On occasion, you'll want a group of statements to run multiple times rather than just once. Two looping statements are supported by JavaScript to carry out this task. The first kind of statement, called a for loop, is ideal for situations in which you want a group of instructions to occur a specified number of times. The second kind, the while loop, is better suited to situations in which the number of loops required is to be determined by an outside source.

The for Loop
The basic structure of a for loop looks like this:
for (var count = 1; count <= 10; ++count ) {
  your statements go here
In this example, a variable called count is declared and set to a value of 1. Then a test is made to see whether the value of count is less than or equal to 10. If it is, all the statements inside the braces, {}, following the for statement are executed once. The value of count is then incremented by 1 by the statement ++count, and the count <= 10 test is performed again. If the result is still true, all the instructions inside the braces are executed again. This process proceeds until the value of count is greater than 10, at which stage the for loop ends.
The while Loop
The basic structure of a while loop looks like this:
while ( condition ) {
  your statements go here
Unlike the for loop, which has a built-in increment mechanism, the only test required for a while loop is a true result from the condition test following the while statement. This test could be an equivalence test, as in a == b, or any of the other tests mentioned previously in the if statement.
As long as this condition tests true, the statements inside the braces following the while loop will continue to run forever-or at least until you close your Web browser.

When using while loops, you need to avoid creating endless loops. (Such a loop is known as an infinite loop.) If you do manage to create an endless loop, about the only option you have for halting the loop is to shut down the Web browser.

Learn More About Programming in JavaScript

The list of statements, functions, and options included in this chapter represents only part of the potential offered by JavaScript. And in fact, JavaScript is still developing and changing with each release of Netscape's Navigator browser.

For this reason, I cannot overemphasize the importance of the online documentation provided by Netscape Communications (see Figure 23.2). All the latest JavaScript enhancements and features will be documented at first. In addition, you'll want to check out, which has more information about JavaScript in general, including examples of its use and more step-by-step tutorials.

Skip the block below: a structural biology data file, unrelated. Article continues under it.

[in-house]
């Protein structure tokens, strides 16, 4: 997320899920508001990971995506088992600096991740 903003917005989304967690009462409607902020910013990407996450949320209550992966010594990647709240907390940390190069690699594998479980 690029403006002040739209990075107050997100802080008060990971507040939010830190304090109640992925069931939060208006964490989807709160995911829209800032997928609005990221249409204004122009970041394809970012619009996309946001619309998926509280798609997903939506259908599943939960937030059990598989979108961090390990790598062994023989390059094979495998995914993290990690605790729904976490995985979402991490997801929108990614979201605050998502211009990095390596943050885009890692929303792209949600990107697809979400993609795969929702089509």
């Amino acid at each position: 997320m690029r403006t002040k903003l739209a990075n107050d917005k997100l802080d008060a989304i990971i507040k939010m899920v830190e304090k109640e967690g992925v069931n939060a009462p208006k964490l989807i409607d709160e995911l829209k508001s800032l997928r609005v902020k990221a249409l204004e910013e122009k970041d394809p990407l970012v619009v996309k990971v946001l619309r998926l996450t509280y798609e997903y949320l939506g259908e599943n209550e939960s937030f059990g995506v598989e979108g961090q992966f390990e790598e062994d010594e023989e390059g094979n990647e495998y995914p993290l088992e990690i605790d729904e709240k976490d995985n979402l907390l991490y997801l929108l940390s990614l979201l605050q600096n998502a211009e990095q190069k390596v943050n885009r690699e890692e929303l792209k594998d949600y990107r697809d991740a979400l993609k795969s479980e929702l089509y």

Figure 23.2 : The online JavaScript document at netscape.


JavaScript offers HTML publishers the ability to include simple programs or scripts within a Web page without having to deal with the many difficulties usually associated with programming in high-level languages such as Java or C++.

In this chapter, you learned about the <SCRIPT> tag and how it is used to embed JavaScript programs into an HTML document. In addition, you also explored the basic structure of the JavaScript language and some of the statements and functions it offers.

With this basic knowledge behind you, in the next chapter you'll explore some real-world examples of JavaScript and learn more about the concepts involved in JavaScript programming.


QDon't you need a development environment to work with JavaScript?
ANope. As with HTML, all you need to write JavaScript scripts is a text editor. You may be confusing JavaScript with Java, a more comprehensive programming language that needs at least a compiler for its programs to run.
QAre Java and JavaScript compatible?
AIt depends on what you mean by "compatible." A lot of the syntax between Java and JavaScript is similar, but the connection between the two goes little further than that. JavaScript scripts will not compile using a Java compiler, nor can Java programs be included in an HTML file the way JavaScript scripts can. Java programs require a Java compiler and are then included as executable programs in Web pages, whereas JavaScript scripts are interpreted in code form as the HTML page is being downloaded.
Future versions of Netscape are rumored to contain objects and functions that will allow JavaScript programs and Java applets to interact, and that will allow Java applets to control aspects of the browser, which will bring JavaScript and Java much more closely together in terms of interoperability. But right now Java and JavaScript are similar but very different things with different purposes.
QIn Java and C++, I used to define variables with statements such as int, char, and String. Why can't I do this in JavaScript?
ABecause you can't. As I mentioned previously, JavaScript is a very loosely typed language. This means that all variables can take any form and can even be changed on the fly. As a result, the type of value assigned to a variable automatically determines its type.